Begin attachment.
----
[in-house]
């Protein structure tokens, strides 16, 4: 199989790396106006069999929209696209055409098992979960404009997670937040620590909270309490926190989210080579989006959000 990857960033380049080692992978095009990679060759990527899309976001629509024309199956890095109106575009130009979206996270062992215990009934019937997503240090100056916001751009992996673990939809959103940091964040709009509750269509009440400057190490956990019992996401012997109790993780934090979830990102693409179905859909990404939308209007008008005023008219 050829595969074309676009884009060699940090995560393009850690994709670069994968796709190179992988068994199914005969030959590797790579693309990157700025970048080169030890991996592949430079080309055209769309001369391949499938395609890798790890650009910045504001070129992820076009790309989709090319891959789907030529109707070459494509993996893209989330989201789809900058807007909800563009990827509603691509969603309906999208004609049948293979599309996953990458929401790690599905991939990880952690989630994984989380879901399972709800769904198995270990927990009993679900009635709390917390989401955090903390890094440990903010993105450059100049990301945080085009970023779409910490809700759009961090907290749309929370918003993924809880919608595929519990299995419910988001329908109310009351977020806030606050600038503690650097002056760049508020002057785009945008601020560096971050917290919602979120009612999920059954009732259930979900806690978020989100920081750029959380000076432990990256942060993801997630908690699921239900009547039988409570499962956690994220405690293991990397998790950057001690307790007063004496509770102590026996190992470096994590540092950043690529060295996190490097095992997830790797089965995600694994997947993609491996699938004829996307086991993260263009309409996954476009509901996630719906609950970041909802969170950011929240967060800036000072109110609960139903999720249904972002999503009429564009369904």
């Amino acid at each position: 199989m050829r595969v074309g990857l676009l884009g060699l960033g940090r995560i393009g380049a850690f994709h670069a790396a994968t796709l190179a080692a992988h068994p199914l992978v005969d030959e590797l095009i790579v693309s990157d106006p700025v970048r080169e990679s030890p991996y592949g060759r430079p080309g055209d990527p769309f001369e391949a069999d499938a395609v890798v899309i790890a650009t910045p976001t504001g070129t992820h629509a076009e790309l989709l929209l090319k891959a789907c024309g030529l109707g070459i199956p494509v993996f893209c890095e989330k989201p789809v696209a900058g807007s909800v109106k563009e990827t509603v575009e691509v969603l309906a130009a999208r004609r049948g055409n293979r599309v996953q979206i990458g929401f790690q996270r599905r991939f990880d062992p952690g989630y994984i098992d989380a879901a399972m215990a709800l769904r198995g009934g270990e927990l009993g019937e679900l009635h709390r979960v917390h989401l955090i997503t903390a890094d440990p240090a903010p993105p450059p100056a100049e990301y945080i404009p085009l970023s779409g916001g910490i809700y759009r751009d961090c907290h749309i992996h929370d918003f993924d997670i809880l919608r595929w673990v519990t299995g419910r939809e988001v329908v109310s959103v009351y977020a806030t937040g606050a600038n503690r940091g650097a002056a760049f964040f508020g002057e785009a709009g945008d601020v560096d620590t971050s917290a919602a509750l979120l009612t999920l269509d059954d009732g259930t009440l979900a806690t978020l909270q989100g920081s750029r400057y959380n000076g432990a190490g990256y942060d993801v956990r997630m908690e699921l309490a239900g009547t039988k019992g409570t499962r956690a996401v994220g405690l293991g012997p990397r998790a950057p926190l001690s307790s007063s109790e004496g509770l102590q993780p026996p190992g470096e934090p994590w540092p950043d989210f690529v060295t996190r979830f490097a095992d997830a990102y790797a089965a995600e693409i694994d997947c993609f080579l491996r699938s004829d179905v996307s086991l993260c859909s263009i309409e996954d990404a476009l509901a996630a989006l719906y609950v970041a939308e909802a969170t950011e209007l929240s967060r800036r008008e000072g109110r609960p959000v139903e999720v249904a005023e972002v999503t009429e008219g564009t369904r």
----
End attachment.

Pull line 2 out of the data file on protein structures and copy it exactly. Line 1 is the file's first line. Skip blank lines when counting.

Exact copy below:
């Protein structure tokens, strides 16, 4: 199989790396106006069999929209696209055409098992979960404009997670937040620590909270309490926190989210080579989006959000 990857960033380049080692992978095009990679060759990527899309976001629509024309199956890095109106575009130009979206996270062992215990009934019937997503240090100056916001751009992996673990939809959103940091964040709009509750269509009440400057190490956990019992996401012997109790993780934090979830990102693409179905859909990404939308209007008008005023008219 050829595969074309676009884009060699940090995560393009850690994709670069994968796709190179992988068994199914005969030959590797790579693309990157700025970048080169030890991996592949430079080309055209769309001369391949499938395609890798790890650009910045504001070129992820076009790309989709090319891959789907030529109707070459494509993996893209989330989201789809900058807007909800563009990827509603691509969603309906999208004609049948293979599309996953990458929401790690599905991939990880952690989630994984989380879901399972709800769904198995270990927990009993679900009635709390917390989401955090903390890094440990903010993105450059100049990301945080085009970023779409910490809700759009961090907290749309929370918003993924809880919608595929519990299995419910988001329908109310009351977020806030606050600038503690650097002056760049508020002057785009945008601020560096971050917290919602979120009612999920059954009732259930979900806690978020989100920081750029959380000076432990990256942060993801997630908690699921239900009547039988409570499962956690994220405690293991990397998790950057001690307790007063004496509770102590026996190992470096994590540092950043690529060295996190490097095992997830790797089965995600694994997947993609491996699938004829996307086991993260263009309409996954476009509901996630719906609950970041909802969170950011929240967060800036000072109110609960139903999720249904972002999503009429564009369904």